Ronaldo Nazario will always be remembered as one of the greatest strikers ever to grace a football pitch.
El Fenomeno’s heroics for Brazil at the 2002 World Cup are etched into history, though not many recall that he also represented his country at the Olympics.
Back in 1996, Ronaldo (aged 19) topped a star-studded Brazil team who attended the Atlanta games in the USA.
The tournament was for under-23 players, with three exceptions permitted.
Rivaldo (24), Bebeto (32), Juninho (23), Roberto Carlos (23) and Dida (22) also featured in their side.
They were determined to bring home Brazil’s first ever Olympic gold for football, but would be met with fierce opposition.
Argentina took Diego Simeone (26), Roberto Ayala (23), Javier Zanetti (22) and Hernan Crespo (21) to the tournament.
Italy brought Alessandro Nesta (20), Fabio Cannavaro (22) and Gianluigi Buffon (18).
Spain enlisted Raul (19), Fernando Morientes (20), and Gaizka Mendieta (22).
And France had Robert Pires (22), Sylvain Wiltord (22) and Claude Makelele (23) in their squad.
Amid the abundance of talent at the tournament, Ronaldo was the clear star name of the future.
However, he didn’t even play under his own true name.
Back in the early stages of his international career, Ronaldo was actually known as ‘Ronaldinho’ (which means little Ronaldo in Portuguese) and had that name on his shirt.
This was because Ronaldo Rodrigues de Jesus, his older teammate at the 1994 World Cup, was also called Ronaldo and nicknamed ‘Ronaldao’ (which means big Ronaldo).
When the true Ronaldinho initially joined the Brazil setup, he had to be known as ‘Ronaldinho Gaucho’ so he wasn’t confused with R9.
Eventually, El Fenomeno became the oldest Ronaldo and reclaimed his true name, but at the 1996 Olympics, Ronaldo also went under ‘Ronaldinho’ as another teammate, Ronaldo Guiaro, was two years older than him.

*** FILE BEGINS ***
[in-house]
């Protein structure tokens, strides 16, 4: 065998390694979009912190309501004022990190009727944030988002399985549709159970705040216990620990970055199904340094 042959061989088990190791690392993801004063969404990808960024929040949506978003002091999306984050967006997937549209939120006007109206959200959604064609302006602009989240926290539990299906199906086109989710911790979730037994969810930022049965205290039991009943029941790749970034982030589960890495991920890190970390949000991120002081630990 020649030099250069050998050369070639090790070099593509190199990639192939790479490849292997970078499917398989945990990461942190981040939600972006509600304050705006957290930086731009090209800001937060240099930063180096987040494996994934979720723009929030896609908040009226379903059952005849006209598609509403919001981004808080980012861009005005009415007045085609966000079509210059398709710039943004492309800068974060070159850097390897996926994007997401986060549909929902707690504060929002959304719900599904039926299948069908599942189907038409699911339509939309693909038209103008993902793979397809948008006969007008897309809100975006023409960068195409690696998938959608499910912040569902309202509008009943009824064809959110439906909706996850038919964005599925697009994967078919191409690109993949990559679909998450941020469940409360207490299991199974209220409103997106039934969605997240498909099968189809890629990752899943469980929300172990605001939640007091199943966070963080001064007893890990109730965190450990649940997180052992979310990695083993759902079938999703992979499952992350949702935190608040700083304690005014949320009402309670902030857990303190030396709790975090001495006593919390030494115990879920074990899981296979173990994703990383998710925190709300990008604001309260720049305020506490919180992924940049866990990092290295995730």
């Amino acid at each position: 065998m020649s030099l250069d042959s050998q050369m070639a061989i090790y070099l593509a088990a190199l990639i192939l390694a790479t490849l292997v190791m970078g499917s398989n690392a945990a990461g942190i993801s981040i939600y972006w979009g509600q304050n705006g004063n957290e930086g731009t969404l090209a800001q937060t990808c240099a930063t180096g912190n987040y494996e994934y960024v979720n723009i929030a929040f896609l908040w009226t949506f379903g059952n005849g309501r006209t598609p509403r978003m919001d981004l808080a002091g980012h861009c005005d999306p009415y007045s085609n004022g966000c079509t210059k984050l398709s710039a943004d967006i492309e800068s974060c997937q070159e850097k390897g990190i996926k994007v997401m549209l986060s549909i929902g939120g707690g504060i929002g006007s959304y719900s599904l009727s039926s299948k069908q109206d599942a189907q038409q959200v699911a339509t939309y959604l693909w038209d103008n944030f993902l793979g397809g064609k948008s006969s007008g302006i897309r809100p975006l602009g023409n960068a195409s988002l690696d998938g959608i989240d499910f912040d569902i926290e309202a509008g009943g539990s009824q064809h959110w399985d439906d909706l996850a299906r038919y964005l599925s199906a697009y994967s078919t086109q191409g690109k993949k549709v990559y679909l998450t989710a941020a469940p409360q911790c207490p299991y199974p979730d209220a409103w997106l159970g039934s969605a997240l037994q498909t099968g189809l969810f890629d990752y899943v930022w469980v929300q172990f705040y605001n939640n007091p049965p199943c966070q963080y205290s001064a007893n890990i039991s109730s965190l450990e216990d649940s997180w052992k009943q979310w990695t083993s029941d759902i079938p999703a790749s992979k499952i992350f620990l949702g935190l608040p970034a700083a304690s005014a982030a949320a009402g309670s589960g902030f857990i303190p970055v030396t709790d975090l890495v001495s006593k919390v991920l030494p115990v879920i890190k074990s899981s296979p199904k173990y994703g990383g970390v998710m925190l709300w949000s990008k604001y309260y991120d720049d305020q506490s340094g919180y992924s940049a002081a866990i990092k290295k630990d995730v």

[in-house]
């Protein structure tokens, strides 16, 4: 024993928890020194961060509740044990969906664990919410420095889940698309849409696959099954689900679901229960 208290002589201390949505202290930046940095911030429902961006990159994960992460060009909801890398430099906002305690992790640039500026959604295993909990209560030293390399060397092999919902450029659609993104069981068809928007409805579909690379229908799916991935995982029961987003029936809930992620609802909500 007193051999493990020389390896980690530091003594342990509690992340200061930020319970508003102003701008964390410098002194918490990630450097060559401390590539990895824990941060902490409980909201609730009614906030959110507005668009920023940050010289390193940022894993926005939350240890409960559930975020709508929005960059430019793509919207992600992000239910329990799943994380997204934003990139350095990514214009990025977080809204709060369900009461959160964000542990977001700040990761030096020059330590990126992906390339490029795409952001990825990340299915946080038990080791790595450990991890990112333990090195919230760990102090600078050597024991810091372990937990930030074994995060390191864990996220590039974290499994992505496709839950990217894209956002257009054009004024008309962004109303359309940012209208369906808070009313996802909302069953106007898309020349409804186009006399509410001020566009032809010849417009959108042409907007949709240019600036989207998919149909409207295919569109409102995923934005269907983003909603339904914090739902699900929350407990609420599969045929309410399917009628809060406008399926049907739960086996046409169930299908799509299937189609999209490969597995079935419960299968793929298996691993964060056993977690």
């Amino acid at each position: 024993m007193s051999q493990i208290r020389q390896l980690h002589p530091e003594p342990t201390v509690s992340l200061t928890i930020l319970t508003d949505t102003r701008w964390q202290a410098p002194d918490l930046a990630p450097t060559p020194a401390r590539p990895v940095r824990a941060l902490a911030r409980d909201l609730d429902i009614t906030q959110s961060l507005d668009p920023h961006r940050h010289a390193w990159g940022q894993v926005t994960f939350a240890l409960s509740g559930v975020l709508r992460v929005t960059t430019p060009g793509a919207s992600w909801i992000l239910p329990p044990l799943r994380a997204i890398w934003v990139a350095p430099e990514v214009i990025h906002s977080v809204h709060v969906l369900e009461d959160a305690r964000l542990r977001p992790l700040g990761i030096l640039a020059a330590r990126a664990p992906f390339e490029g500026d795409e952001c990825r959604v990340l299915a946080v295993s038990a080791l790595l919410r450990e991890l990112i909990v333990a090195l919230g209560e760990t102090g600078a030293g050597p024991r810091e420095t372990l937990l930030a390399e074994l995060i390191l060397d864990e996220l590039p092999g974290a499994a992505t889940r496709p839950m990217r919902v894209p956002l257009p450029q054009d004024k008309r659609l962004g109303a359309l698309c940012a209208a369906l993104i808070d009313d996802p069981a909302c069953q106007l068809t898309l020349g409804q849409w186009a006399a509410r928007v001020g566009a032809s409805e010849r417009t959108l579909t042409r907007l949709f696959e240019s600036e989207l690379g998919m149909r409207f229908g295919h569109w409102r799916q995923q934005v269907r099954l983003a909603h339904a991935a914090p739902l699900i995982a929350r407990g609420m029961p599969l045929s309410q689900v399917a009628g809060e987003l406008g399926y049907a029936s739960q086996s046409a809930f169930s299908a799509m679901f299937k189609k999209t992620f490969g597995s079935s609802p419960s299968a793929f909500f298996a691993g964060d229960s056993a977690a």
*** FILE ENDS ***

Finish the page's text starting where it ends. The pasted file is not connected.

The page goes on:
R9’s Brazil were drawn in a group with Japan, Hungary and dark horses Nigeria.
Remarkably, they lost their opening game 1-0 to the Japanese, but Ronaldo came alive in the other two group matches.
El Fenomeno knocked home Brazil’s first goal of the tournament in their 3-1 win over Hungary with Juninho and Bebeto also finding the net.
Then, in the final group game against Nigeria, Ronaldo blasted his side to a 1-0 win with a goal from outside the box.
In their quarter-final against Ghana, the 19-year-old took centre stage again and bagged a brace in a 4-2 win.
Next, owing to the format of the tournament, Brazil met Nigeria again in the semi-final.
The result appeared pre-determined given the 1-0 win that had gone in Brazil’s favour just six days prior.
Flavio Conceicao put Brazil ahead in the opening minute, but this time Nigeria hit back as Roberto Carlos scored an own goal.
Before half-time though, Conceicao scored again and Bebeto added a third to put Brazil in a commanding lead.
With 15 minutes to go, they seemed destined for the gold medal match.
However, Victor Ikpeba scored in the 78th minute to inspire a remarkable recovery and 19-year-old Nwankwo Kanu levelled the game in stoppage time.
Kanu then scored a golden goal winner early in extra-time to astonishingly dump Ronaldo’s favourites out of the competition – 4-3 the final score.
Nigeria, who also had Taribo West (22), Celestine Babayaro (17) and Jay-Jay Okocha (22) among their ranks, went on to upset Argentina 3-2 in the final and win a highly unexpected gold medal.
Brazil were left in the bronze medal match.
Ronaldo found the net once more in a 5-0 thrashing of Portugal to make sure he left with a medal, albeit not the one he wanted.
Ronaldo recalled to InsideTheGames years later: “It was an amazing experience.
“Brazil played really well up to the semi-final when we were 3-1 up against Nigeria with 10 minutes to go.
“Unfortunately the team fell asleep and managed to lose 4-3, and could not realise the dream of the gold medal…
“My bronze medal is important – all athletes dream of an Olympic medal and for that reason [mine] is at home in an important place.
“I think that the Olympics are very important throughout the world for all athletes.
“Football is such a big passion worldwide that the World Cup is always going to be the most wanted trophy but the Olympics is such a good chance for the under-23 players, to promote these talents on the world scene.”
Ronaldo scored five goals at the 1996 Olympics and lit up the games with his youthful exuberance, even though an imposter named ‘Ronaldinho’ got all the credit.